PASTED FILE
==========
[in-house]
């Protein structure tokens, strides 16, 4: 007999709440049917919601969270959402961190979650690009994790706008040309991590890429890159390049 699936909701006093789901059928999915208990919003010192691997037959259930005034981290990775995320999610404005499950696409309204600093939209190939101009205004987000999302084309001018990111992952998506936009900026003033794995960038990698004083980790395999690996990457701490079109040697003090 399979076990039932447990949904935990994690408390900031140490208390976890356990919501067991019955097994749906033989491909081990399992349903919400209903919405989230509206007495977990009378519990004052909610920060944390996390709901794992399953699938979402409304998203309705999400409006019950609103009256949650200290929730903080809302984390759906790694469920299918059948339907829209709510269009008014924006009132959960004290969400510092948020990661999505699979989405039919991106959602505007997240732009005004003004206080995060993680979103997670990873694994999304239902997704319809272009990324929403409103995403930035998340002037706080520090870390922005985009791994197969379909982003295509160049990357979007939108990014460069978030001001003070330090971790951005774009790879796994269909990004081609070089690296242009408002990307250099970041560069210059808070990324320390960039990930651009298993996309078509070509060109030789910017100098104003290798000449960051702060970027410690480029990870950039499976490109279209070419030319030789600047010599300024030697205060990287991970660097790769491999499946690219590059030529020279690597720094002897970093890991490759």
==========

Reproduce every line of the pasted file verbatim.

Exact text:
[in-house]
């Protein structure tokens, strides 16, 4: 007999709440049917919601969270959402961190979650690009994790706008040309991590890429890159390049 699936909701006093789901059928999915208990919003010192691997037959259930005034981290990775995320999610404005499950696409309204600093939209190939101009205004987000999302084309001018990111992952998506936009900026003033794995960038990698004083980790395999690996990457701490079109040697003090 399979076990039932447990949904935990994690408390900031140490208390976890356990919501067991019955097994749906033989491909081990399992349903919400209903919405989230509206007495977990009378519990004052909610920060944390996390709901794992399953699938979402409304998203309705999400409006019950609103009256949650200290929730903080809302984390759906790694469920299918059948339907829209709510269009008014924006009132959960004290969400510092948020990661999505699979989405039919991106959602505007997240732009005004003004206080995060993680979103997670990873694994999304239902997704319809272009990324929403409103995403930035998340002037706080520090870390922005985009791994197969379909982003295509160049990357979007939108990014460069978030001001003070330090971790951005774009790879796994269909990004081609070089690296242009408002990307250099970041560069210059808070990324320390960039990930651009298993996309078509070509060109030789910017100098104003290798000449960051702060970027410690480029990870950039499976490109279209070419030319030789600047010599300024030697205060990287991970660097790769491999499946690219590059030529020279690597720094002897970093890991490759």